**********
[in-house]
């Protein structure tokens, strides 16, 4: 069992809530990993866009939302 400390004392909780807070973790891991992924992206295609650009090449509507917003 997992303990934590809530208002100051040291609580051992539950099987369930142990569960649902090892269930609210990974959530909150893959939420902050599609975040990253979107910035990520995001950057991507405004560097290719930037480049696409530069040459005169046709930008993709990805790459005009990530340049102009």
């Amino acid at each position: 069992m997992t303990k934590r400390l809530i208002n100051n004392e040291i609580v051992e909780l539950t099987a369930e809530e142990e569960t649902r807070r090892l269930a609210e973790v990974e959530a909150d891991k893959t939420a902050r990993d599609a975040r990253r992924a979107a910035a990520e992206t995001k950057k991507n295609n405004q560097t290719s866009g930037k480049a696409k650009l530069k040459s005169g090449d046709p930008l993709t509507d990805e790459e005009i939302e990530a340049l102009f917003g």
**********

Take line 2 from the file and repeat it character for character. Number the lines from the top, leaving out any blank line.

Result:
């Protein structure tokens, strides 16, 4: 069992809530990993866009939302 400390004392909780807070973790891991992924992206295609650009090449509507917003 997992303990934590809530208002100051040291609580051992539950099987369930142990569960649902090892269930609210990974959530909150893959939420902050599609975040990253979107910035990520995001950057991507405004560097290719930037480049696409530069040459005169046709930008993709990805790459005009990530340049102009």